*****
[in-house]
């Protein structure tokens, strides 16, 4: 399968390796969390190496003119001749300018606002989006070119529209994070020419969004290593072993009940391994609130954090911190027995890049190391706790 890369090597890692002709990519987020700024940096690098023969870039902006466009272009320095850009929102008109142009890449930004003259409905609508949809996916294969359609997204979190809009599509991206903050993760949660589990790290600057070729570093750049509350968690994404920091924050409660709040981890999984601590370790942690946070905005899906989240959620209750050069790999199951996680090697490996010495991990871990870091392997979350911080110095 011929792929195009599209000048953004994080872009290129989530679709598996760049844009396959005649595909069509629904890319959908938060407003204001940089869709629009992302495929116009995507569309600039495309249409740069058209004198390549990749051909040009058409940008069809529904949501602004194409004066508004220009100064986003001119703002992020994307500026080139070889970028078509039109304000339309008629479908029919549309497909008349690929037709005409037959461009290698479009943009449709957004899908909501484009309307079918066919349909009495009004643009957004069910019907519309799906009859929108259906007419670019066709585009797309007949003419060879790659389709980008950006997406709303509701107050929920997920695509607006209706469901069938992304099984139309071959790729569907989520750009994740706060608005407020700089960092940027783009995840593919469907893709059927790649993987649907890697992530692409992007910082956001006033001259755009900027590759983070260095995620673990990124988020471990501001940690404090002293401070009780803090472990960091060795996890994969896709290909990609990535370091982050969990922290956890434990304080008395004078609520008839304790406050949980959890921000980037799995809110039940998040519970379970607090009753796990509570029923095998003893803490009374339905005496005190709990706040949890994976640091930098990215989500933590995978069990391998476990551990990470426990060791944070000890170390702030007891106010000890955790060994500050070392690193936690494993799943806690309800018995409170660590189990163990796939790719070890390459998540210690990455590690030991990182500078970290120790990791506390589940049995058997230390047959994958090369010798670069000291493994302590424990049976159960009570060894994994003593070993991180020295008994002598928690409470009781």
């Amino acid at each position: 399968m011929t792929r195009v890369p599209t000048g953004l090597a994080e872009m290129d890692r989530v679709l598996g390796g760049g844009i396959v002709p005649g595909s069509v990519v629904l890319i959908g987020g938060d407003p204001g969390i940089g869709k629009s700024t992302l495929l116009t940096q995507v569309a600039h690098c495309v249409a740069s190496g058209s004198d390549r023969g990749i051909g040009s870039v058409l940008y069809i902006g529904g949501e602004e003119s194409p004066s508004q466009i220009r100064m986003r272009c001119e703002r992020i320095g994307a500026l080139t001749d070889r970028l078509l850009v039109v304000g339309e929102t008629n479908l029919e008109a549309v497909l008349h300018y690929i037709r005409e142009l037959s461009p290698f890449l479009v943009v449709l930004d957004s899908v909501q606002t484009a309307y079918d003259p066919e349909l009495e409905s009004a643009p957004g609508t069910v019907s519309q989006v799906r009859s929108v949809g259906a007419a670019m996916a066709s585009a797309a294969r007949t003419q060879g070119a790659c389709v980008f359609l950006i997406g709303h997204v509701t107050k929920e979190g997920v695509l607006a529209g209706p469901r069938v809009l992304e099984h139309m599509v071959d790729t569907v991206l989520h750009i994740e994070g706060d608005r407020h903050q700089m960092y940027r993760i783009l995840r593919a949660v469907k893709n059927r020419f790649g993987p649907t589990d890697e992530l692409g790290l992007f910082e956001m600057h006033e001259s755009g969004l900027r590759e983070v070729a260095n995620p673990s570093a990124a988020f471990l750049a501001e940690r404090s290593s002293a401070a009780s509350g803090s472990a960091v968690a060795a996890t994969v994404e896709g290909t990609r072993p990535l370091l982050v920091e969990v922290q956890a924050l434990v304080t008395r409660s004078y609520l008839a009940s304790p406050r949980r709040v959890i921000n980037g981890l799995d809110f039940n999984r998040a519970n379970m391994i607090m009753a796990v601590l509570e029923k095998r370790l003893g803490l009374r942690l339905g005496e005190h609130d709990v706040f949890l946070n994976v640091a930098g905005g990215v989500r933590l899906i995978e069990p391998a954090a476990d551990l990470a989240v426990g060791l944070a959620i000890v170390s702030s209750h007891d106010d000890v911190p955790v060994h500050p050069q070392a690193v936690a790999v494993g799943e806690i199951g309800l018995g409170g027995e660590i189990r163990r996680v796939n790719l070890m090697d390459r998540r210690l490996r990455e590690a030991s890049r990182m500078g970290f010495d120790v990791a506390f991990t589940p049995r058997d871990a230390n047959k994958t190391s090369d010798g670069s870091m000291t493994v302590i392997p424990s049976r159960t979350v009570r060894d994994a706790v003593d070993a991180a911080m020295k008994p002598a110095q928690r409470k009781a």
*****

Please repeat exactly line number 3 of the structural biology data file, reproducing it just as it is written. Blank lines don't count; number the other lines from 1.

């Amino acid at each position: 399968m011929t792929r195009v890369p599209t000048g953004l090597a994080e872009m290129d890692r989530v679709l598996g390796g760049g844009i396959v002709p005649g595909s069509v990519v629904l890319i959908g987020g938060d407003p204001g969390i940089g869709k629009s700024t992302l495929l116009t940096q995507v569309a600039h690098c495309v249409a740069s190496g058209s004198d390549r023969g990749i051909g040009s870039v058409l940008y069809i902006g529904g949501e602004e003119s194409p004066s508004q466009i220009r100064m986003r272009c001119e703002r992020i320095g994307a500026l080139t001749d070889r970028l078509l850009v039109v304000g339309e929102t008629n479908l029919e008109a549309v497909l008349h300018y690929i037709r005409e142009l037959s461009p290698f890449l479009v943009v449709l930004d957004s899908v909501q606002t484009a309307y079918d003259p066919e349909l009495e409905s009004a643009p957004g609508t069910v019907s519309q989006v799906r009859s929108v949809g259906a007419a670019m996916a066709s585009a797309a294969r007949t003419q060879g070119a790659c389709v980008f359609l950006i997406g709303h997204v509701t107050k929920e979190g997920v695509l607006a529209g209706p469901r069938v809009l992304e099984h139309m599509v071959d790729t569907v991206l989520h750009i994740e994070g706060d608005r407020h903050q700089m960092y940027r993760i783009l995840r593919a949660v469907k893709n059927r020419f790649g993987p649907t589990d890697e992530l692409g790290l992007f910082e956001m600057h006033e001259s755009g969004l900027r590759e983070v070729a260095n995620p673990s570093a990124a988020f471990l750049a501001e940690r404090s290593s002293a401070a009780s509350g803090s472990a960091v968690a060795a996890t994969v994404e896709g290909t990609r072993p990535l370091l982050v920091e969990v922290q956890a924050l434990v304080t008395r409660s004078y609520l008839a009940s304790p406050r949980r709040v959890i921000n980037g981890l799995d809110f039940n999984r998040a519970n379970m391994i607090m009753a796990v601590l509570e029923k095998r370790l003893g803490l009374r942690l339905g005496e005190h609130d709990v706040f949890l946070n994976v640091a930098g905005g990215v989500r933590l899906i995978e069990p391998a954090a476990d551990l990470a989240v426990g060791l944070a959620i000890v170390s702030s209750h007891d106010d000890v911190p955790v060994h500050p050069q070392a690193v936690a790999v494993g799943e806690i199951g309800l018995g409170g027995e660590i189990r163990r996680v796939n790719l070890m090697d390459r998540r210690l490996r990455e590690a030991s890049r990182m500078g970290f010495d120790v990791a506390f991990t589940p049995r058997d871990a230390n047959k994958t190391s090369d010798g670069s870091m000291t493994v302590i392997p424990s049976r159960t979350v009570r060894d994994a706790v003593d070993a991180a911080m020295k008994p002598a110095q928690r409470k009781a």